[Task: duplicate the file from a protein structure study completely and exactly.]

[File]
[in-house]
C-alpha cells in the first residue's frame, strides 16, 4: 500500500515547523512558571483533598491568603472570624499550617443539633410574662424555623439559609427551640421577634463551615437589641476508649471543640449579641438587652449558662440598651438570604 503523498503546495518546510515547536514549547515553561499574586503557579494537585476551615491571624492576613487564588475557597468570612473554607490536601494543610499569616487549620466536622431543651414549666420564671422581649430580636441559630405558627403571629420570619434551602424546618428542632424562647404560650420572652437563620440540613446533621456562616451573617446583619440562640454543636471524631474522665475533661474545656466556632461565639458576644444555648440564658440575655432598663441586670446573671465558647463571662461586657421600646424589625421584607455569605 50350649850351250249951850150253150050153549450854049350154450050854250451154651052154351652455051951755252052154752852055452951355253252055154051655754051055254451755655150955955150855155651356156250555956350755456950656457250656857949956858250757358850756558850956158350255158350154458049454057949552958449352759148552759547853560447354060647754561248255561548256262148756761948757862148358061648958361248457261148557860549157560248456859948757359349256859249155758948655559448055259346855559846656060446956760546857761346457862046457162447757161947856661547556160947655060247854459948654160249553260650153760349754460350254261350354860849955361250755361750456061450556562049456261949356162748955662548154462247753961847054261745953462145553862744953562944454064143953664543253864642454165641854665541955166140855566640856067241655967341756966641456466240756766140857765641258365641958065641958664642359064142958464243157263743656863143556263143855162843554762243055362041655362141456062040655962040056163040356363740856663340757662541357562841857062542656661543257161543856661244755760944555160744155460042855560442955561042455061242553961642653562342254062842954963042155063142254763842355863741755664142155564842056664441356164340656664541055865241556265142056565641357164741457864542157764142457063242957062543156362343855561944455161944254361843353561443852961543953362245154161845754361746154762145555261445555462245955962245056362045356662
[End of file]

[in-house]
C-alpha cells in the first residue's frame, strides 16, 4: 500500500515547523512558571483533598491568603472570624499550617443539633410574662424555623439559609427551640421577634463551615437589641476508649471543640449579641438587652449558662440598651438570604 503523498503546495518546510515547536514549547515553561499574586503557579494537585476551615491571624492576613487564588475557597468570612473554607490536601494543610499569616487549620466536622431543651414549666420564671422581649430580636441559630405558627403571629420570619434551602424546618428542632424562647404560650420572652437563620440540613446533621456562616451573617446583619440562640454543636471524631474522665475533661474545656466556632461565639458576644444555648440564658440575655432598663441586670446573671465558647463571662461586657421600646424589625421584607455569605 50350649850351250249951850150253150050153549450854049350154450050854250451154651052154351652455051951755252052154752852055452951355253252055154051655754051055254451755655150955955150855155651356156250555956350755456950656457250656857949956858250757358850756558850956158350255158350154458049454057949552958449352759148552759547853560447354060647754561248255561548256262148756761948757862148358061648958361248457261148557860549157560248456859948757359349256859249155758948655559448055259346855559846656060446956760546857761346457862046457162447757161947856661547556160947655060247854459948654160249553260650153760349754460350254261350354860849955361250755361750456061450556562049456261949356162748955662548154462247753961847054261745953462145553862744953562944454064143953664543253864642454165641854665541955166140855566640856067241655967341756966641456466240756766140857765641258365641958065641958664642359064142958464243157263743656863143556263143855162843554762243055362041655362141456062040655962040056163040356363740856663340757662541357562841857062542656661543257161543856661244755760944555160744155460042855560442955561042455061242553961642653562342254062842954963042155063142254763842355863741755664142155564842056664441356164340656664541055865241556265142056565641357164741457864542157764142457063242957062543156362343855561944455161944254361843353561443852961543953362245154161845754361746154762145555261445555462245955962245056362045356662